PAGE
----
The upregulation of nerve growth factor receptors in reactive astrocytes of rat spinal cord during experimental autoimmune encephalomyelitis

Barbara Oderfeld-Nowak, Malgorzata Zaremba, Alessandra Micera, Luigi Aloe

Research output: Contribution to journalArticlepeer-review

Abstract

Using immunocytochemistry, we have examined the effect of experimental autoimmune encephalomyelitis (EAE) upon the expression of nerve growth factor (NGF) and its TrkA and p75 receptors in astroglia cells of the spinal cord of Lewis rats. We have found that, in normal spinal cord, astroglia of white matter expressed both NGF receptors while those in gray matter expressed only TrkA and no astroglia expressed NGF. During EAE, strong upregulation of TrkA in the astroglia of gray and white matter was found, particularly in a population of radially oriented astrocytes. An upregulation of p75 was noted in radial astroglia and, to some extent, also in the stellate astrocytes of white matter. In general, the upregulation of NGF receptor immunoreactivities in astroglia correlated with the strong intensification of glial fibrillary acidic protein immunocytochemistry, a prominent feature of EAE. No NGF immunoreactivity appeared in any astroglia cells during EAE. Our results suggest that, during EAE, astroglia of the spinal cord become particularly receptive to NGF, possibly as part of a mechanism enabling astroglial cells to respond to localized release of neurotrophins. Moreover, our data suggest that spinal cord astroglia cells may be a potential target for pharmacological manipulations in EAE.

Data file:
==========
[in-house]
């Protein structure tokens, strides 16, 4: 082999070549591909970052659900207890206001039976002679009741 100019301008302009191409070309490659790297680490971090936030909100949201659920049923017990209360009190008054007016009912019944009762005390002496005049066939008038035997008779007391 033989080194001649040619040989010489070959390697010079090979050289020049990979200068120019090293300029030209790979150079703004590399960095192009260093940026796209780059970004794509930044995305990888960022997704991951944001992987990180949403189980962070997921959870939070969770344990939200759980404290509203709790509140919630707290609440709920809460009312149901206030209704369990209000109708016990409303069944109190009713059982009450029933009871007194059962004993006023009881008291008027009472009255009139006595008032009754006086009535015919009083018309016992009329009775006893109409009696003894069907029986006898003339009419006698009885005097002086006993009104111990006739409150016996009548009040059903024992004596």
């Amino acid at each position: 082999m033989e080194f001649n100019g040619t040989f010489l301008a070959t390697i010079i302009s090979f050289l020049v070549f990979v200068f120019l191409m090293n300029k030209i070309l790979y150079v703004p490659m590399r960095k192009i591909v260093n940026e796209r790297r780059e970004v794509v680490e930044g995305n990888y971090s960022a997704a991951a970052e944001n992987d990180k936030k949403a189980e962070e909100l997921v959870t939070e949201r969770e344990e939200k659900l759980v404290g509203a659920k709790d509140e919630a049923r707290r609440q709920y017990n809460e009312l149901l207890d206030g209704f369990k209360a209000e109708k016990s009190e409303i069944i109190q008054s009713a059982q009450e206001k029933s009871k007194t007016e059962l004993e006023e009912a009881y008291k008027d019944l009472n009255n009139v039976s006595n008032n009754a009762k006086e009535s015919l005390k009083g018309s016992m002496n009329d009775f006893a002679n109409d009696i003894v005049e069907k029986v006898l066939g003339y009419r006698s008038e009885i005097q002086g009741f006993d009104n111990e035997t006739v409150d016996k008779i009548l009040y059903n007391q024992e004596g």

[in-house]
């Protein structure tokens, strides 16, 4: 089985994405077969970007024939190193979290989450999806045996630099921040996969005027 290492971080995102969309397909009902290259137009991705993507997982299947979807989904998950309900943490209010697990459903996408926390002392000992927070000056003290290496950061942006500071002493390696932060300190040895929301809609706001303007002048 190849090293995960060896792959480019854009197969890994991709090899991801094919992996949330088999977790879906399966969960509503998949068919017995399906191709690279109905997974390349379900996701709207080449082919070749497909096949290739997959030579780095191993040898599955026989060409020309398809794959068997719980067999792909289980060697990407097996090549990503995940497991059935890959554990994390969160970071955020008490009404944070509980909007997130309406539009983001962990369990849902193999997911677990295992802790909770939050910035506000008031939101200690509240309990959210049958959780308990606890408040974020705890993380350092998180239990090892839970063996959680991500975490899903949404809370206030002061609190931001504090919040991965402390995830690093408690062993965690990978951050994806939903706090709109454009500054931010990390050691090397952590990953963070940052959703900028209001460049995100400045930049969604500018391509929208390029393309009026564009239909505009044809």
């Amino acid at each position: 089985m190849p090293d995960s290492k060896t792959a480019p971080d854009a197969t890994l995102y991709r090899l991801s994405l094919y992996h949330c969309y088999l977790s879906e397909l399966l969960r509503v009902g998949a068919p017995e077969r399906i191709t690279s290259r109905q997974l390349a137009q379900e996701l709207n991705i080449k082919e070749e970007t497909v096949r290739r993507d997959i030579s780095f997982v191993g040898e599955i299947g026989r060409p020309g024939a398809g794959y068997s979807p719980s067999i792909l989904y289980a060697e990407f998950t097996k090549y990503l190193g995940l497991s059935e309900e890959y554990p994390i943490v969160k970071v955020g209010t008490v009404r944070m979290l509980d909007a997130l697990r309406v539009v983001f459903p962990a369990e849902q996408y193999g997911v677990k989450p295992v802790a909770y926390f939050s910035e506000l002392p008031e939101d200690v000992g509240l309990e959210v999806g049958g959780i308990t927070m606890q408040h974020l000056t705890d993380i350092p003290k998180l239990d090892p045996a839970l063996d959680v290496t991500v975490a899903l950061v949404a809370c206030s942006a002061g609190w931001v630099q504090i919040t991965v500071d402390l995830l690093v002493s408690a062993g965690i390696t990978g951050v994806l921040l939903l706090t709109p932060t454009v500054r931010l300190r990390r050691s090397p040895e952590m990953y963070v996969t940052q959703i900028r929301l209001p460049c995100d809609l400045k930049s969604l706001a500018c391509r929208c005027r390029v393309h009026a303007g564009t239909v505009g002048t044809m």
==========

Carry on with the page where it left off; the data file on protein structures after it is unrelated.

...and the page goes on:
Original languageEnglish
Pages (from-to)165-168
Number of pages4
JournalNeuroscience Letters
Volume308
Issue number3
DOIs
Publication statusPublished - Aug 10 2001

Keywords

  • Astrocytes
  • Experimental autoimmune encephalomyelitis
  • Radial astroglia
  • Spinal cord
  • TrkA and p75 receptors

ASJC Scopus subject areas

  • Neuroscience(all)

Fingerprint Dive into the research topics of 'The upregulation of nerve growth factor receptors in reactive astrocytes of rat spinal cord during experimental autoimmune encephalomyelitis'. Together they form a unique fingerprint.

Cite this